Meat Without Drugs

A new video short, produced by Food, Inc director Robert Kenner under his new organization, FixFood.

The movement to end the irresponsible use of antibiotics by factory farms continues to gain momentum!  Yesterday, Consumers Union released the report, “Meat on Drugs: The overuse of antibiotics in food animals & what supermarkets and consumers can do to stop it,” and, in partnership with FixFood, launched the Meat Without Drugs campaign to inspire action.

For those who've missed our past coverage of antibiotics, here’s a summary of the issue: industrial livestock producers administer huge quantities of antibiotics (i.e., 80% of all antimicrobials sold in the US) to farm animals in order to boost growth rates and compensate for crowded, filthy conditions on factory farms.  This practice promotes the proliferation of antibiotic-resistant bacteria, which threatens human health by rendering medicines used to treat human illness less effective.  (If you prefer your issue summaries in 90-second animated video format, check out the outstanding new FixFood video, produced by Robert Kenner, director of Food, Inc.)

“Trader Joe’s has a history of taking important positions against selling products that may harm public health and the environment. One of the most important public health issues the nation faces today is the declining effectiveness of antibiotics in treating human disease. We hope they will help start a sea change in the marketplace.”

The reckless misuse of antibiotics in animal agriculture has been decried by scientists, physicians, public health professionals, veterinarians, sustainable food advocates and forward-thinking policymakers for decades.  Unfortunately, due primarily to the effectiveness of Big Ag’s lobbying efforts, the FDA and Congress have failed to implement any meaningful regulation of antibiotics in the agriculture sector.

While Consumers Union and other advocacy groups will continue to demand prudent antibiotics policies from Washington, the Meat Without Drugs campaign was created to drive change by harnessing the power of the consumer.  The campaign calls on individuals to urge grocery stores to sell only meat from animals raised without antibiotics, starting with the major national chain Trader Joe’s.

As described by Jean Halloran, Director of Food Policy Initiatives for Consumers Union, “Trader Joe’s has a history of taking important positions against selling products that may harm public health and the environment. One of the most important public health issues the nation faces today is the declining effectiveness of antibiotics in treating human disease. We hope they will help start a sea change in the marketplace.”

We hope so, too.  And we have reason to believe that this consumer campaign will be successful!  According to a nationwide Consumer Reports poll, 86% of respondents indicated that meat raised without antibiotics should be available in their local supermarket.  More than 60% stated that they'd be willing to pay at least five cents per pound more for this meat – which is significant, since the “Meat on Drugs” report contends that pork and chicken could be raised without antibiotics at a cost to consumers of just five cents and one cent more per pound of meat, respectively.  When you consider the fact that antibiotic-resistant bacteria infect more than two million people in the US per year (90,000 of whom die), and that these infections cost the country an estimated $20 billion annually, a few extra pennies per pound seem trivial.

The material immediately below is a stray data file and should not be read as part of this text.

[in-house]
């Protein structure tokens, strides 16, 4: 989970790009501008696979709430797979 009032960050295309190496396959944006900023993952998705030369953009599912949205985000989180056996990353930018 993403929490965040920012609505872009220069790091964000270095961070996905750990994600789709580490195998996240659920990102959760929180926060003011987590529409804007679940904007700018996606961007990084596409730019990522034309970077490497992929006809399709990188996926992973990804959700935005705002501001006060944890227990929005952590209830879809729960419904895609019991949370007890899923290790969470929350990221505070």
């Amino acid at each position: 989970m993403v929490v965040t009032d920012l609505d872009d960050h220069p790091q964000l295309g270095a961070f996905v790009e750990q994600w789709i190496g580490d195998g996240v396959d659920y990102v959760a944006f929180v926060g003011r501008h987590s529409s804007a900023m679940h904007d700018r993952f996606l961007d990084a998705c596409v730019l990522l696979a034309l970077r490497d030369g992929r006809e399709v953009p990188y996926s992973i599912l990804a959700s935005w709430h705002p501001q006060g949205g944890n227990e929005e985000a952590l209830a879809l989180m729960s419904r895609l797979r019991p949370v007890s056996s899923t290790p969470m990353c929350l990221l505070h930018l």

Take Action

Get involved in the Meat Without Drugs campaign by signing a petition to Trader Joe’s, by supporting grocery stores that offer meat from animals raised without antibiotics and by purchasing these products whenever possible. Use Consumers Union’s guide to sort through the confusing array of antibiotic-related meat labels. Use Eat Well Guide to find sustainably raised meat, eggs and dairy products near you.

*It should be noted that since it’s possible for factory farms to operate without administering antibiotics, eliminating the drugs from animal agriculture won’t prompt universal implementation of sustainable livestock husbandry practices overnight.  But it will deal a tremendous blow to the factory farm model, making it significantly more difficult to raise animals in the extremely confined, squalid conditions that have become the norm.  Getting antibiotics out of livestock production would thus constitute a big victory for public health, and a huge step toward establishing a sustainable food future.

Responses to "Meat Without Drugs"

  1. Eric Singer

    EcoCentric and/or Consumers Union: It would be helpful if you supported creation of a smartphone app like the one linked below with these guides. http://www.fairtradeusa.org/blog/fair-trade-just-click-away-new-fair-trade-finder-app

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